Weiser, E. L. et al. 2016. Effects of geolocators on hatching success, return rates, breeding movements, and change in body mass in 16 species of arctic-breeding shorebirds.

Weiser, E. L., R. B. Lanctot, S. C. Brown, J. A. Alves, P. F. Battley, R. Bentzen, J. Bêty, M. A. Bishop, M. Boldenow, L. Bollache, B. Casler, M. Christie, J. T. Coleman, J. R. Conklin, W. B. English, H. R. Gates, O. Gilg, M.-A. Giroux, K. Gosbell, C. Hassell, J. Helmericks, A. Johnson, B. Katrínardóttir, K. Koivula, E. Kwon, J.-F. Lamarre, J. Lang, D. B. Lank, N. Lecomte, J. Liebezeit, V. Loverti, L. McKinnon, C. Minton, D. Mizrahi, E. Nol, V.-M. Pakanen, J. Perz, R. Porter, J. Rausch, J. Reneerkens, N. Rönkä, S. Saalfeld, N. Senner, B. Sittler, P. A. Smith, K. Sowl, A. Taylor, D. H. Ward, S. Yezerinac, and B. K. Sandercock. 2016. Effects of geolocators on hatching success, return rates, breeding movements, and change in body mass in 16 species of arctic-breeding shorebirds. Movement Ecology 4:12. 19 pp. <DOI 10.1186/s40462-016-0077-6>

Background:

Geolocators are useful for tracking movements of long-distance migrants, but potential negative effects on birds have not been well studied. We tested for effects of geolocators (0.8–2.0 g total, representing 0.1–3.9 % of mean body mass) on 16 species of migratory shorebirds, including five species with 2–4 subspecies each for a total of 23 study taxa. Study species spanned a range of body sizes (26–1091 g) and eight genera, and weretagged at 23 breeding and eight nonbreeding sites. We compared breeding performance and return rates of birds with geolocators to control groups while controlling for potential confounding variables.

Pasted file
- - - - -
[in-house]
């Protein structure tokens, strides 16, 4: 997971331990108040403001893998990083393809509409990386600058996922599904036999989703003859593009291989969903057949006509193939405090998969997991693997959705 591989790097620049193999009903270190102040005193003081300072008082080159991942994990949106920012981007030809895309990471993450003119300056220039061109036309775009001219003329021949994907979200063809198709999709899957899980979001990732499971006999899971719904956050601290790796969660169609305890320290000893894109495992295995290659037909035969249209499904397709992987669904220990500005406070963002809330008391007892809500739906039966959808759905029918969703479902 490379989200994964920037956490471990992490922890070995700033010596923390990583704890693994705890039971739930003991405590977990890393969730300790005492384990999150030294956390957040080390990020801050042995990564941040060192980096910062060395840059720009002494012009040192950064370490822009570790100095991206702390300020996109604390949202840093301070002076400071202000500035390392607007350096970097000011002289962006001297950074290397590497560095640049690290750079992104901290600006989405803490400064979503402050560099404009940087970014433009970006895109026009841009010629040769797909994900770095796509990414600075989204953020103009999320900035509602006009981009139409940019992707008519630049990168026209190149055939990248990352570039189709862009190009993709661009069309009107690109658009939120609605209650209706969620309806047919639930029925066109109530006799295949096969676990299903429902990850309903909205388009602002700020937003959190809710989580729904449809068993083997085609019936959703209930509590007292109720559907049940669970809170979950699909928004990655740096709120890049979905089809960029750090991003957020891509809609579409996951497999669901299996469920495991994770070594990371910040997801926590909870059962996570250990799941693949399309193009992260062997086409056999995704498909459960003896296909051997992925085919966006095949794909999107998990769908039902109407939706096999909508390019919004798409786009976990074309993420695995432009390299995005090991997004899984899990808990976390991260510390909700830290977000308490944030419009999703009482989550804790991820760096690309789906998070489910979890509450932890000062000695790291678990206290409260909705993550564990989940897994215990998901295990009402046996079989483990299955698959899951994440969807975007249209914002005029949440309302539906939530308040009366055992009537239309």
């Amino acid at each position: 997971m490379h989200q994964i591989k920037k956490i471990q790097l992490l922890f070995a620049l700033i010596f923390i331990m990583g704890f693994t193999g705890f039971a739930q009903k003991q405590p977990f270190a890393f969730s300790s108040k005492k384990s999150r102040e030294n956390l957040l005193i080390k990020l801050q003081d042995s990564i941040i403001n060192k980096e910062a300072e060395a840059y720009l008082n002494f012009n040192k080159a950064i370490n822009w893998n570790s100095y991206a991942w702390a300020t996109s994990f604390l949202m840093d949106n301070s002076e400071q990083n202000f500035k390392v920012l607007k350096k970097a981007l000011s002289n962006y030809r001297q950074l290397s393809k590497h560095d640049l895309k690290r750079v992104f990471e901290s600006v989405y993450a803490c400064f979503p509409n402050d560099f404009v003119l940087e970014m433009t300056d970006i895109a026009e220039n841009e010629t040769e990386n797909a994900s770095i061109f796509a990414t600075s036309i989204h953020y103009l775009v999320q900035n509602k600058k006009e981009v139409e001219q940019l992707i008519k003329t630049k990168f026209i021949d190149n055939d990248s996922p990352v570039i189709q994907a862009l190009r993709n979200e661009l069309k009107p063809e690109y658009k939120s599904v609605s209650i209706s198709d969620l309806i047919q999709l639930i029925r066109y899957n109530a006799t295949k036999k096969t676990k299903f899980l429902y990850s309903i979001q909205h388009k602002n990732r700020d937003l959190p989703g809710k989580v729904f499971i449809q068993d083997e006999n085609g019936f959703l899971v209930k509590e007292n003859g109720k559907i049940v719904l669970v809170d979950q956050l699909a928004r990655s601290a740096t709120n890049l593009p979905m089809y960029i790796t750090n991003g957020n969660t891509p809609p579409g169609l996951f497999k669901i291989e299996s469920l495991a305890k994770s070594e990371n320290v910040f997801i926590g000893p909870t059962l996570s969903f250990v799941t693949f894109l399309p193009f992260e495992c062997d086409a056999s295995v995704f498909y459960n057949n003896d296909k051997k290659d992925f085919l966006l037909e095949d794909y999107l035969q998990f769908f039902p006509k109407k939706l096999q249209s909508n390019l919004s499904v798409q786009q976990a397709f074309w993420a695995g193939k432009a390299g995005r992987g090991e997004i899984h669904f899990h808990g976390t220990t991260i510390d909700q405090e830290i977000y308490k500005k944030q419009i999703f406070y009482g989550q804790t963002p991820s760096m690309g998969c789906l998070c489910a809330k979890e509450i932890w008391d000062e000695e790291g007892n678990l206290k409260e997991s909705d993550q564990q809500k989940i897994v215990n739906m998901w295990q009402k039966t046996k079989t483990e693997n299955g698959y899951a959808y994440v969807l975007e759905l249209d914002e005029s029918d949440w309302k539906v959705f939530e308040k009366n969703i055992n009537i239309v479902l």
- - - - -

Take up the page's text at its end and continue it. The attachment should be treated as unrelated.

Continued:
Results:

We detected negative effects of tags for three small-bodied species. Geolocators reduced annual return rates for two of 23 taxa: by 63 % for semipalmated sandpipers and by 43 % for the arcticola subspecies of dunlin. High resighting effort for geolocator birds could have masked additional negative effects. Geolocators were more likely to negatively affect return rates if the total mass of geolocators and color markers was 2.5–5.8 % of body mass than if tags were 0.3–2.3 % of body mass. Carrying a geolocator reduced nest success by 42 % for semipalmated sandpipers and tripled the probability of partial clutch failure in semipalmated and western sandpipers. Geolocators mounted perpendicular to the leg on a flag had stronger negative effects on nest success than geolocators mounted parallel to the leg on a band. However, parallel-band geolocators were more likely to reduce return rates and cause injuries to the leg. No effects of geolocators were found on breeding movements or changes in body mass. Among-site variation in geolocator effect size was high, suggesting that local factors were important.

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